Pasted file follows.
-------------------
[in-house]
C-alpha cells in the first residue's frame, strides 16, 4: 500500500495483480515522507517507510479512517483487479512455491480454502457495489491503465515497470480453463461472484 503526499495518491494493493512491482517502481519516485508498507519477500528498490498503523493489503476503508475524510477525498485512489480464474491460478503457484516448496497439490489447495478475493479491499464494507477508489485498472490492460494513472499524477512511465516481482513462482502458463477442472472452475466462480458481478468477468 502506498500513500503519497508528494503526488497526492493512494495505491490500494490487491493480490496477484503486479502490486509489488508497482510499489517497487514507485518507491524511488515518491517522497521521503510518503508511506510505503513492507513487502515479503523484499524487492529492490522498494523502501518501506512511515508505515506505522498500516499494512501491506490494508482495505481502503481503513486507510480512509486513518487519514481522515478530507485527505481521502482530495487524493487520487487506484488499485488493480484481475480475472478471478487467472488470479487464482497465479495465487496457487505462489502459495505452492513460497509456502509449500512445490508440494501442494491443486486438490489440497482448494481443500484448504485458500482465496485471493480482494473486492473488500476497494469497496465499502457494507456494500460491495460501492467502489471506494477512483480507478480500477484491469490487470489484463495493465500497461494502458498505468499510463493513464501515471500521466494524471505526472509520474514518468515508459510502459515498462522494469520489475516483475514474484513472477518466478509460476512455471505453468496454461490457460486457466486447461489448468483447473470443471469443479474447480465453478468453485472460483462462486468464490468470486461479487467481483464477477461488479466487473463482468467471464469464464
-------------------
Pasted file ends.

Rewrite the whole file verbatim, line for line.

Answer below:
[in-house]
C-alpha cells in the first residue's frame, strides 16, 4: 500500500495483480515522507517507510479512517483487479512455491480454502457495489491503465515497470480453463461472484 503526499495518491494493493512491482517502481519516485508498507519477500528498490498503523493489503476503508475524510477525498485512489480464474491460478503457484516448496497439490489447495478475493479491499464494507477508489485498472490492460494513472499524477512511465516481482513462482502458463477442472472452475466462480458481478468477468 502506498500513500503519497508528494503526488497526492493512494495505491490500494490487491493480490496477484503486479502490486509489488508497482510499489517497487514507485518507491524511488515518491517522497521521503510518503508511506510505503513492507513487502515479503523484499524487492529492490522498494523502501518501506512511515508505515506505522498500516499494512501491506490494508482495505481502503481503513486507510480512509486513518487519514481522515478530507485527505481521502482530495487524493487520487487506484488499485488493480484481475480475472478471478487467472488470479487464482497465479495465487496457487505462489502459495505452492513460497509456502509449500512445490508440494501442494491443486486438490489440497482448494481443500484448504485458500482465496485471493480482494473486492473488500476497494469497496465499502457494507456494500460491495460501492467502489471506494477512483480507478480500477484491469490487470489484463495493465500497461494502458498505468499510463493513464501515471500521466494524471505526472509520474514518468515508459510502459515498462522494469520489475516483475514474484513472477518466478509460476512455471505453468496454461490457460486457466486447461489448468483447473470443471469443479474447480465453478468453485472460483462462486468464490468470486461479487467481483464477477461488479466487473463482468467471464469464464